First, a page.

Marking a particular position with a comment is rarely useful; it makes sense to gather certain functions together beneath a banner But I don't see how useful that is for each function, in general they actually may be just clutter.

Admit it you did this ;)

// Actions //////////////////////////////////
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Attribution Comments

There is no need to pollute the code with little bylines. There are so many source control tools that are very good at remembering who added what, when

Git blame is after all of us, I feel so exposed..
Alt Text

Commented-out Code

Commented out sections aren't too important to delete, Actually most source code control systems remember the code for us. We don’t need to be hoarding useless pieces of inactive code anymore.

Remember the first time you found out you're clingy?

InputStreamResponse response = new InputStreamResponse();
response.setBody(formatter.getResultStream(), formatter.getByteCount());
// InputStream resultsStream = formatter.getResultStream();
// StreamReader reader = new StreamReader(resultsStream);
// response.setContent(reader.read(formatter.getByteCount()));
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Non-local Comments

Comments should describe the code it appears near to. There should be an obvious connection between the code and the comments.

Don’t offer irrelevant or system wide information in the context of a local comment. The place for Interesting historical discussions or irrelevant descriptions of details is not comments.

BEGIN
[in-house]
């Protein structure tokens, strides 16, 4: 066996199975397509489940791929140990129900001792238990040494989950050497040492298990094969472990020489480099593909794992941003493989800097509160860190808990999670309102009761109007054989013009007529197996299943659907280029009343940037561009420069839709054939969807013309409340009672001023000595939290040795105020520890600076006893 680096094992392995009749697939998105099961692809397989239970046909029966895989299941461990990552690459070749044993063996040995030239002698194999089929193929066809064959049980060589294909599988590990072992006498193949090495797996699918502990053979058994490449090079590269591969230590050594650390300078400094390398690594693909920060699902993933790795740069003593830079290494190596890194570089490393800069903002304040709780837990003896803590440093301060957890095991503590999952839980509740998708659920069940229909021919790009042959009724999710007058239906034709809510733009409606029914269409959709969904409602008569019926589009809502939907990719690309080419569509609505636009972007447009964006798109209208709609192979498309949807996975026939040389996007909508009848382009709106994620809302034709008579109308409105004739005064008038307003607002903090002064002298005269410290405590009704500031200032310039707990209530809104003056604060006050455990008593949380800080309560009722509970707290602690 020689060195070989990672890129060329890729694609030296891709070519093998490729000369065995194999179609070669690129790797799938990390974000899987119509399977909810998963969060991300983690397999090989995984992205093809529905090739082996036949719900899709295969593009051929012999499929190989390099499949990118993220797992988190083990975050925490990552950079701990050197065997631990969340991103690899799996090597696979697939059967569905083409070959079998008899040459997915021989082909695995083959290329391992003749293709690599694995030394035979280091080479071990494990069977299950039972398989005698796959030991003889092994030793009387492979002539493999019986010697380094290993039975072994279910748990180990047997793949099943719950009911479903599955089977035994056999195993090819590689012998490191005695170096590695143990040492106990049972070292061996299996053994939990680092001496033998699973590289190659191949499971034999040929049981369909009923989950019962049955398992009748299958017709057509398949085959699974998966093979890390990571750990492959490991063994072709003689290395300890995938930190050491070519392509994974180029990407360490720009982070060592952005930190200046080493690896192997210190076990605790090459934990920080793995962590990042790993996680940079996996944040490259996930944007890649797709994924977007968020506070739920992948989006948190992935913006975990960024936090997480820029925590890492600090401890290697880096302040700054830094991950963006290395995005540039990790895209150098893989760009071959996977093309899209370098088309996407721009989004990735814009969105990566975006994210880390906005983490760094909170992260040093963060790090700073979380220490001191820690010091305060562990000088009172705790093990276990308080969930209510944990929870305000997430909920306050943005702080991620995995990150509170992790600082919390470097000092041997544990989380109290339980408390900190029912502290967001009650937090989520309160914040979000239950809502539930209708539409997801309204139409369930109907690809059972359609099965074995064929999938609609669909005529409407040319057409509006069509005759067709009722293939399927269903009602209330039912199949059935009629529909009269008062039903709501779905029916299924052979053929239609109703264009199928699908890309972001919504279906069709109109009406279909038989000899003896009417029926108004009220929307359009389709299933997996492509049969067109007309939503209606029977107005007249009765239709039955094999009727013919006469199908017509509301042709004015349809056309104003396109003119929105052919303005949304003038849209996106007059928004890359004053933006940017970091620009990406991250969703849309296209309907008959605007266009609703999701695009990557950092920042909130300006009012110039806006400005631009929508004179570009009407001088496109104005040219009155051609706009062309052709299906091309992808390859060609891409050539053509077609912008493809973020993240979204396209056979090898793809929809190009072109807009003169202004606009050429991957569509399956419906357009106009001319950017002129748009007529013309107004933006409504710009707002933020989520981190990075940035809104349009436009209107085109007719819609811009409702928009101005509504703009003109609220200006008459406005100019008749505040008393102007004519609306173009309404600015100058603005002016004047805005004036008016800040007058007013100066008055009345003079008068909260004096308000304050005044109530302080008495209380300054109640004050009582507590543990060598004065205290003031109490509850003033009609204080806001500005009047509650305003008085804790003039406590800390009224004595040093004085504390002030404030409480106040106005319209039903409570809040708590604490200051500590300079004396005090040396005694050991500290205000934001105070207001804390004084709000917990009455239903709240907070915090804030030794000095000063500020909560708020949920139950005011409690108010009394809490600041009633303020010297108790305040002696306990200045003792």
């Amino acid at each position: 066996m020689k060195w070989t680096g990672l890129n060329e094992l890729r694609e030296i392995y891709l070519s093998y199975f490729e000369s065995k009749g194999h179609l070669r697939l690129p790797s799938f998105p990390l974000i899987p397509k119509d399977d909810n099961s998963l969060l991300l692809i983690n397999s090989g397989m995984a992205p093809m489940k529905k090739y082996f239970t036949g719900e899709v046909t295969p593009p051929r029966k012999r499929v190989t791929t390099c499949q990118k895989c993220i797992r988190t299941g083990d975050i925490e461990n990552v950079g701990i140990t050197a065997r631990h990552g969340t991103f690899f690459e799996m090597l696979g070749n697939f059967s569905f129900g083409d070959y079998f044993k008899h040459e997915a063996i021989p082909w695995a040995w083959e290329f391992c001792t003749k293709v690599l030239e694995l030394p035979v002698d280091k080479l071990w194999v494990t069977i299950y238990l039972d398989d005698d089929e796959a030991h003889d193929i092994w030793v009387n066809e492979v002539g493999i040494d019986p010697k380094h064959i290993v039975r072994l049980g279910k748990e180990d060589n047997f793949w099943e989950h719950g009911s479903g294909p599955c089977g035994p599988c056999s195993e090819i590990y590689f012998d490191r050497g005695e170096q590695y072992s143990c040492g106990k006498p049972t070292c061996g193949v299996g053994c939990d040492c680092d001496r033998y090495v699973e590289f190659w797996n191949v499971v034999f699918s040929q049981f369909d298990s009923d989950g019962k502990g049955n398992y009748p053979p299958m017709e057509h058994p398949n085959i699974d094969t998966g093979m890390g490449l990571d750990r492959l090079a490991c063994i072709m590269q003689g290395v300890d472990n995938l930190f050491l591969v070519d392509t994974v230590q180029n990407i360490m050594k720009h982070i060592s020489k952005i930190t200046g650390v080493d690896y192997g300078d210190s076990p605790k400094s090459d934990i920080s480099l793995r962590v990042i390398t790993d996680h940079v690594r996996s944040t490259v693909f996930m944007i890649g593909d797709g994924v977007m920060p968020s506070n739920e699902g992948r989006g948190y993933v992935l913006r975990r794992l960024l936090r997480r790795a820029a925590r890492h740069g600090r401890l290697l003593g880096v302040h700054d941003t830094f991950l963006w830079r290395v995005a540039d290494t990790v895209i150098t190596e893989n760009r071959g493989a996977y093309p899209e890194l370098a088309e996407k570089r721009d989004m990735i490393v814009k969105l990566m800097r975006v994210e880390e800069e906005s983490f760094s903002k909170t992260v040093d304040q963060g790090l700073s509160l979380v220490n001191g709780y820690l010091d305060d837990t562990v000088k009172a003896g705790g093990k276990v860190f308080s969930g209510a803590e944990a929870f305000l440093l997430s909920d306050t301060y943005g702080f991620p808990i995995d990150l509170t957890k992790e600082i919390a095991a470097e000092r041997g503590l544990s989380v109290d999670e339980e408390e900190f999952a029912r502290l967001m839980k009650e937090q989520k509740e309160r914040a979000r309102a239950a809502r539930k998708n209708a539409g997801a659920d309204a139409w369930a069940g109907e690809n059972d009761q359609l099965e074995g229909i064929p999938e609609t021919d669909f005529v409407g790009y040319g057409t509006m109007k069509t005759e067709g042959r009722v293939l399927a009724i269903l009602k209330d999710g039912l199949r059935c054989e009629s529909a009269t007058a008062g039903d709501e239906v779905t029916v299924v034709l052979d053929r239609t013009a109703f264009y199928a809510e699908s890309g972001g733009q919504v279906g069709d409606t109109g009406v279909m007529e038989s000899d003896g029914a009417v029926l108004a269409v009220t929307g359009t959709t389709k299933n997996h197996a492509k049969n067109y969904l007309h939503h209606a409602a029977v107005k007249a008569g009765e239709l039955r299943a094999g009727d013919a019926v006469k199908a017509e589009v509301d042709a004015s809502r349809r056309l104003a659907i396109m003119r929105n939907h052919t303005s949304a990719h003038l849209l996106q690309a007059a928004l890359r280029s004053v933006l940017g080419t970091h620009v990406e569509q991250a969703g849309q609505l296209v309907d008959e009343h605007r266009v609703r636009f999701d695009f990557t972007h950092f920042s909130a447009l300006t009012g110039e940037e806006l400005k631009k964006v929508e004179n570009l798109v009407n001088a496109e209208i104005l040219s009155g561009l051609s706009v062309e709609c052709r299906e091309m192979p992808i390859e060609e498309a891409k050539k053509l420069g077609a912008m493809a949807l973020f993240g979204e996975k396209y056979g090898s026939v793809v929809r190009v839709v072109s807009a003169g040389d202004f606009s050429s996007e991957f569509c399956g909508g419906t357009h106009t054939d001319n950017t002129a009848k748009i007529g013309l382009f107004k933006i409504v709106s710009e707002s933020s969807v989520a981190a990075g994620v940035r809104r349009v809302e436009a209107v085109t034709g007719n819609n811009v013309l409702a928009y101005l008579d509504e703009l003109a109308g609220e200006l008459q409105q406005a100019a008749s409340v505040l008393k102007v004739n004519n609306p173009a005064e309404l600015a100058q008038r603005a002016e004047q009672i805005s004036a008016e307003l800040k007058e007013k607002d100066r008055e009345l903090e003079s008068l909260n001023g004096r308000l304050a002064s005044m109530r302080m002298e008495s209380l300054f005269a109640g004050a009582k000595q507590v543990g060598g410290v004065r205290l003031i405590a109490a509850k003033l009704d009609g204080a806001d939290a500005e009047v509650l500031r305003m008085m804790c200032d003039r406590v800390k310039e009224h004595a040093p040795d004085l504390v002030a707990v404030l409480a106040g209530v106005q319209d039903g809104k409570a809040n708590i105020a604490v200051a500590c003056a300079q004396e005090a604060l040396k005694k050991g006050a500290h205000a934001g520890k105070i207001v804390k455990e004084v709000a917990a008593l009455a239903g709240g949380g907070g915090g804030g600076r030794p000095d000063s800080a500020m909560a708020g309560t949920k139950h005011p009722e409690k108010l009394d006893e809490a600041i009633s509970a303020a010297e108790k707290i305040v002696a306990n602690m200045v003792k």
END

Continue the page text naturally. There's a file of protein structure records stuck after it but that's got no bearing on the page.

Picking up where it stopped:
Important

This article is not an invite to ditch comments. Comments are powerful tools, just use them wisely and invest in their quality, Also never forget that refactoring the code is key.

References

This article is based on Clean Code: A Handbook of Agile Software Craftsmanship by Robert C. Martin, the book is highly recommended to read, such an amazing book that will add a lot to you.

Discussion (65)

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codemouse92 profile image
Jason C. McDonald • Edited

Mostly good article.

I agree with David, ditch the clickbait title. Your content is worthy of better than that.

Also, handle the book with tongs, hey? It's a mix of good ideas and really bad ideas, packaged so tightly together you have to already be something of an expert to parse between them. Martin is literally the least qualified person to explain Clean Coding in a healthy and constructive manner, and that's considering the fact that he coined the term. I strongly recommend sourcing your insights from someone who doesn't strut like he's the incarnation of Neo.

On the topic of comments, I like to say never send a comment to do a name's job, and never send a name to do a comment's job.

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nadaelokaily profile image
Nada Elokaily Author

I agree with you, I think it is a general rule of thumb that you shouldn't just take for granted what ever you read in a book no matter how good the book is.
These were the points that I agreed with Robert in this chapter, but no one should blindly follow them all the way.
Take whatever suits your project and makes it easier for your team

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codemouse92 profile image
Jason C. McDonald

The trouble is, you have to know what you're about before you can really "take what suits your project". There are too many young developers who read "Clean Code" on recommendation, see people quoting it like scripture, and then adopt it wholesale as the One True Way...only to walk headlong into the traps of bad practice that are intermingled with the good ideas.